To assess if the interventions result in opioid dose reduction and compare their effectiveness.

Secondary Objectives

  • To examine the impact of the interventions on physical function.
  • To examine the impact of the interventions on pain interference.
    Timeline

The project commenced in February 2018. Study recruitment began in June 2019.

Recruitment, Screening, Enrollment, and Randomization:

The proposed study will enroll 530 participants in each arm, from primary care and pain clinics at three medical centers. Participants must be receiving high-dose COT for chronic non-cancer pain (CNCP) as evidenced by current or most recent prescription of an average daily morphine-equivalent dose (MED) of 20 mg or greater for CNCP.

Patient recruitment will occur on a rolling basis beginning in June 2019 and will last for up to 26 months. Delivery of the intervention will also occur on a rolling basis with the recruitment process. Patients who are potentially eligible will be identified through electronic health records (EHRs) and contacted with an invitation to participate. Interested patients will be met at their next clinic visit by a Research Coordinator to complete screening, enrollment, and randomization.

The study will use real-time randomization to limit participant loss prior to treatment. Eligible patients will be randomized using a stratified, permuted-block design, as this constrained randomization approach ensures balance between treatment groups within each of the 3 clinical institutions (our only stratification factor) at the completion of each block. Patients will be provided study information based on their treatment assignment.

Interventions

In Arm 1, patients and clinicians will engage in Shared Decision Making (SDM). In Arm 2, patients will participate in cognitive behavioral therapy for chronic pain (CBT-CP) and motivational interviewing (MI).

Patients in both study arms will receive guideline-concordant pharmacotherapy treatment, based on clinical guidelines for opioid therapy for CNCP.

Data Collection We will employ a comprehensive, multi-mode data collection method that includes the collection of patient-reported outcomes through Web-based and phone-based surveys, and that leverages existing harmonized EHR data. We will use validated measures to measure the impact of the interventions.

We will assess our primary outcomes using EHR data from 4 timepoints: baseline, 6 months, 12 months, and 18 months. Reduction of opioid use will be measured as prescribed milligrams of daily morphine equivalent.

We will measure our secondary outcomes using patient-reported outcomes. Patient-reported outcomes, including physical functioning and level of pain, will be measured via patient survey at 3 timepoints: baseline, 6 months, and 12 months.

Data Analysis and Reporting:

In a large pragmatic trial such as the one planned, the probability is small that the groups will have imbalance by age, sex, health behaviors, or other measured or unmeasured possible confounding factors. Nevertheless, researchers will assess whether randomization has successfully created comparable groups by descriptively comparing their baseline demographic characteristics and potential confounders, including baseline pain score, comorbidities, opioid dosage, and number and type of CNCP conditions.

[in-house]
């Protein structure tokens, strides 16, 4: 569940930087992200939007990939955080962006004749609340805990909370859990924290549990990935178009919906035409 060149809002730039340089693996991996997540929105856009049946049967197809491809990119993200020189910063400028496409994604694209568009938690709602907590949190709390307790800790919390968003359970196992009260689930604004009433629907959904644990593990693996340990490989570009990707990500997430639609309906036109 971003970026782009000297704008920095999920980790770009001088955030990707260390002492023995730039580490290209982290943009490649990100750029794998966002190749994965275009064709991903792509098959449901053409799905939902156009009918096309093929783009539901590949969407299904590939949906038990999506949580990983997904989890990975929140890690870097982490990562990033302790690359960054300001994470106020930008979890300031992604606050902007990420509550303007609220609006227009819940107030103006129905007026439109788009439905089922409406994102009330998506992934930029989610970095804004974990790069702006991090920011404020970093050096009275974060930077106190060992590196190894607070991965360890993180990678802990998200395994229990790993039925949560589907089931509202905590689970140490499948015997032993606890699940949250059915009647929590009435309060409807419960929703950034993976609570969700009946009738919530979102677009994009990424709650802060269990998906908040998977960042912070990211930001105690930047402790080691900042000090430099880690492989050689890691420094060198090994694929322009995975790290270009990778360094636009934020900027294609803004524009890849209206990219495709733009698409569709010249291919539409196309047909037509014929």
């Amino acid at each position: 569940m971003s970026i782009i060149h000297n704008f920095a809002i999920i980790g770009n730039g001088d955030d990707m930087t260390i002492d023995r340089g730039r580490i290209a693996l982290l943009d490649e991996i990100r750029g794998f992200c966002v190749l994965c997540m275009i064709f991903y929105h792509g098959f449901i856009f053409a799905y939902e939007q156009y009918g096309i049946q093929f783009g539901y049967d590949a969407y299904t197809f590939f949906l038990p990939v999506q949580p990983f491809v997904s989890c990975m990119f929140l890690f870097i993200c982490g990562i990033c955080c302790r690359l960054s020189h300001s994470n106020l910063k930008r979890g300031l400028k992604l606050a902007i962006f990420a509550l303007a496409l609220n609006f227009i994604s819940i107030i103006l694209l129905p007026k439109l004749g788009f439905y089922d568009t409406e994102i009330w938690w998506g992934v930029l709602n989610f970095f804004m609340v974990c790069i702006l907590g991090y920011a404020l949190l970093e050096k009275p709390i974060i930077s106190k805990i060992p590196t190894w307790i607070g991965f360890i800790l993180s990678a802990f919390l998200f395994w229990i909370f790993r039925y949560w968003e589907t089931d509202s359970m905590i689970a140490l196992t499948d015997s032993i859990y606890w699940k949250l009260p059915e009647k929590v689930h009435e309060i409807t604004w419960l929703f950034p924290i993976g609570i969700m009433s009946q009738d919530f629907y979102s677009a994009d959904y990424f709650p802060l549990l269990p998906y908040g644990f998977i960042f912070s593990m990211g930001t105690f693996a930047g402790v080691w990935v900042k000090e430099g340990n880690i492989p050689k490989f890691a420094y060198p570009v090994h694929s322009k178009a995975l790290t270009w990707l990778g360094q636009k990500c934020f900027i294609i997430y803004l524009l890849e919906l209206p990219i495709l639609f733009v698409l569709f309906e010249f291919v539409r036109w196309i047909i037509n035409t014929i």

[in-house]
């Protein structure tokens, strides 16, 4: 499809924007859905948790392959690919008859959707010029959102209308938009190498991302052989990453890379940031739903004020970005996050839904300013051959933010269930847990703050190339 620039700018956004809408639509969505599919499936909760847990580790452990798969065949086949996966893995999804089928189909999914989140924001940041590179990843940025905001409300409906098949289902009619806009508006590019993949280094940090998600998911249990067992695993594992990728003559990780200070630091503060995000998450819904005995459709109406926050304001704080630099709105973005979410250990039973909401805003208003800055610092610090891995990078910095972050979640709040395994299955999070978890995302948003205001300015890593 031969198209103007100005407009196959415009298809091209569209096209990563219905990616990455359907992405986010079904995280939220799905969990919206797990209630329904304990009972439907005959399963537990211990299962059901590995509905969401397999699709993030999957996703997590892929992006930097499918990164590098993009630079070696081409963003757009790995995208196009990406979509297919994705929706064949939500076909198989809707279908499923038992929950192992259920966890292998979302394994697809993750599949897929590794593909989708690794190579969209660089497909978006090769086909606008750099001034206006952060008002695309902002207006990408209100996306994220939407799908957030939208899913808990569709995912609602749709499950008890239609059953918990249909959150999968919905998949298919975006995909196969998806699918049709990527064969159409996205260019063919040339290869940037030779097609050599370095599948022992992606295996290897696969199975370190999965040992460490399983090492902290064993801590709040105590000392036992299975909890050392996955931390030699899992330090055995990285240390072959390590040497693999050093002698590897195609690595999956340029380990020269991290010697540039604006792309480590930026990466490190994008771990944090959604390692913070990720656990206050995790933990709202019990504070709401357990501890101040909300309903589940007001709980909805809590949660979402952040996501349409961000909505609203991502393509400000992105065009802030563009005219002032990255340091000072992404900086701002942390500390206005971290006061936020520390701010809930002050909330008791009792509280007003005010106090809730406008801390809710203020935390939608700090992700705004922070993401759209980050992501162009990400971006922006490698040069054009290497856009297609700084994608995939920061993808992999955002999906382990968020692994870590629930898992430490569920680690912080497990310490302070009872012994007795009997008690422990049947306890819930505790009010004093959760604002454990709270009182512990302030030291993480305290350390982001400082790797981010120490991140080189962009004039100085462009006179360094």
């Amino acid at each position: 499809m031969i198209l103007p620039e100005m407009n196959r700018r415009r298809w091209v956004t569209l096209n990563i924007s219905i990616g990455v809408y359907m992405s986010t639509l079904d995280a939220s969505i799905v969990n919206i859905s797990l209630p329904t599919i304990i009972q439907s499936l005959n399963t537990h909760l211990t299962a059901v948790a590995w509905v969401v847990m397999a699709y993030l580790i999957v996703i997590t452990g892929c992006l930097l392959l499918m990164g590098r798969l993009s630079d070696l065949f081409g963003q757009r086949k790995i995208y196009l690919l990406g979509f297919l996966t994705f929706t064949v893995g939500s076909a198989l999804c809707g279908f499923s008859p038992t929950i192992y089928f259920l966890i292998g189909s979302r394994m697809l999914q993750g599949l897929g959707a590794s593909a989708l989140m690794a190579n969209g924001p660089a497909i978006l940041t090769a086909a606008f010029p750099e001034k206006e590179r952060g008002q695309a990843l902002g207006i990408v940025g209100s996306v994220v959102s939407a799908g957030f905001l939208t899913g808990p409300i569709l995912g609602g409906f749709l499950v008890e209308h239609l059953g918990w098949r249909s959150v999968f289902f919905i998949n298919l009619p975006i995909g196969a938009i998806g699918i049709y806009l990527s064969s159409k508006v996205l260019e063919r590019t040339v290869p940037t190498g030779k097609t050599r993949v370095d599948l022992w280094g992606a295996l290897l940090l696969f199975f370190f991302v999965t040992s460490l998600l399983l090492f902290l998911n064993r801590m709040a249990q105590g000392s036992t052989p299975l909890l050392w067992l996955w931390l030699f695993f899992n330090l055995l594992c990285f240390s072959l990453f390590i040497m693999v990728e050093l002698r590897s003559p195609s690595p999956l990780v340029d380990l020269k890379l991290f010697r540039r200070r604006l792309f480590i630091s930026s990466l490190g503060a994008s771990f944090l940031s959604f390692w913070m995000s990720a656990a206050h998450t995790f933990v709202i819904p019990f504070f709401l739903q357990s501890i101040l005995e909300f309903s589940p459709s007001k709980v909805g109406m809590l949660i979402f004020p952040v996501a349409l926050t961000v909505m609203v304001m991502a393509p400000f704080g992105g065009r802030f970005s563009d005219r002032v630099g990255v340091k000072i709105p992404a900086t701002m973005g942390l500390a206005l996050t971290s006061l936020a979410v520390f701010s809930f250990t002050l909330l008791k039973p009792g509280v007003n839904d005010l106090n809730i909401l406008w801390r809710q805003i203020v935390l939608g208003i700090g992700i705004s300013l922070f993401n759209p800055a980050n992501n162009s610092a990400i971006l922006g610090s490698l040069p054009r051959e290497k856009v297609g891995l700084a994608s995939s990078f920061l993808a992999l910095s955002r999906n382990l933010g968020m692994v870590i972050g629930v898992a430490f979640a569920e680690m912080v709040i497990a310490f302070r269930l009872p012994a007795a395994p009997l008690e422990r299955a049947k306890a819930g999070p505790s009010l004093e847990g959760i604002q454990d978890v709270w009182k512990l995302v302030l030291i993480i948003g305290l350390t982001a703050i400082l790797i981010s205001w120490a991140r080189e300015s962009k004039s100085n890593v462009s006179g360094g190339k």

Researchers will evaluate clinical outcomes and patient-reported outcomes using longitudinal analyses. Analyses will use longitudinal (mixed effects) models to compare opioid dose over 18 months between the two study arms. Researchers also will explore differences in the intervention effect according to participant characteristics, such as age, sex, baseline pain level, baseline opioid dose, and the presence of physical comorbidities, mental health comorbidities, or a history of substance abuse.

Details
Condition Pain, Chronic Pain, Post-Surgical Pain, Pain (Pediatric), chronic pains
Treatment Shared Decision Making, Shared Decision Making, Motivational Interviewing and Cognitive Behavioral Therapy for Chronic Pain
Clinical Study IdentifierNCT03454555
SponsorRTI International
Last Modified on23 January 2021

Eligibility

Yes No Not Sure

Inclusion Criteria

Is your age between 18 yrs and 85 yrs?
Gender: Male or Female
Do you have any of these conditions: Pain (Pediatric) or Pain or Post-Surgical Pain or Chronic Pain?
Do you have any of these conditions: Post-Surgical Pain or Pain (Pediatric) or Pain or Chronic Pain or chronic pains?
Opioid use is for pain directly related to an active cancer diagnosis
Opioid use is for maintenance treatment of an opioid use disorder (OUD)
Suicide attempt within the past 3 years
Active suicidal ideation
Currently receiving CBT
Non-English speaking
Other reason at the discretion of the investigator
Clear my responses